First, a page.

"So just as the authority of the divine Word has to establish itself, in and through the unceasing continuation of dialogue, as that which continually offers excess or abundance which may be healing, so the divine image establishes itself not by universally compelling attraction but by its endurance through disruption and defilement.
Fyodor Karamazov offers to spit on his wife’s beloved icon, as if the lack of any visible sanction or punishment that would prevent him doing this is a demonstration of the lack of “real presence” in the image, but he has failed to grasp the fundamental fact–to which all Dostoevsky’s stories of desecrated images point–that it is in the nature of images to be capable of desecration, and that what makes images sacred is not some magical invulnerability or supernatural protection but their capacity to retain in themselves the real energy of another world, transmitted into the world of isolated and death-bound agents. The icon is in this sense a “powerless” image, in that it is not safe from what history may do to it; the crucifixion of the fully incarnate image of God lets us know that. But a vulnerable image is not an empty one.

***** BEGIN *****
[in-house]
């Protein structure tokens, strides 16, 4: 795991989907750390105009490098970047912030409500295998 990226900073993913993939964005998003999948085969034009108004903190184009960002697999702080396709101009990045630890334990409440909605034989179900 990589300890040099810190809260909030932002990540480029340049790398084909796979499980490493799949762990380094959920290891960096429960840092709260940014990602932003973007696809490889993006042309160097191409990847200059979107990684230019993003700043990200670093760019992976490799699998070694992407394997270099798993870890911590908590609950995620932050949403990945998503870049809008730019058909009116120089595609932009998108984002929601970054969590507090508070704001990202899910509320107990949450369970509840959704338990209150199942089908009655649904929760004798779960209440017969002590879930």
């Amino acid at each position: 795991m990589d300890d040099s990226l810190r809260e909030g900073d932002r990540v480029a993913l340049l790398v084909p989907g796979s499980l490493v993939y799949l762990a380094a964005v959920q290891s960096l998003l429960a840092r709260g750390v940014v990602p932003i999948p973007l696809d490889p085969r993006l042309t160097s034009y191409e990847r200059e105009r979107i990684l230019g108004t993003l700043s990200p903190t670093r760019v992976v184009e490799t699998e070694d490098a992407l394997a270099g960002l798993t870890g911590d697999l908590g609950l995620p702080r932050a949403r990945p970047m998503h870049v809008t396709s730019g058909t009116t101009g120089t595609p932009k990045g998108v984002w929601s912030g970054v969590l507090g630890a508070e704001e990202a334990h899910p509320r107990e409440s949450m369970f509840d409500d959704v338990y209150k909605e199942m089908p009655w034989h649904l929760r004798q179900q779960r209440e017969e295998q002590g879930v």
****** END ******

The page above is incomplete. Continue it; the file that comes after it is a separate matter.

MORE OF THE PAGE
What comes into focus here ... is an offer and an invitation: it is an otherness that seeks itself in me, and enables me to seek myself in it... (t)he holy image ... is not an impenetrable surface repelling my identity, not a solid presence invading my weak and undefended territory, but a presence that offers to nourish and augment what I am."
–Rowan Williams, ‘Dostoevsky: Language, Faith & Fiction‘, p. 208
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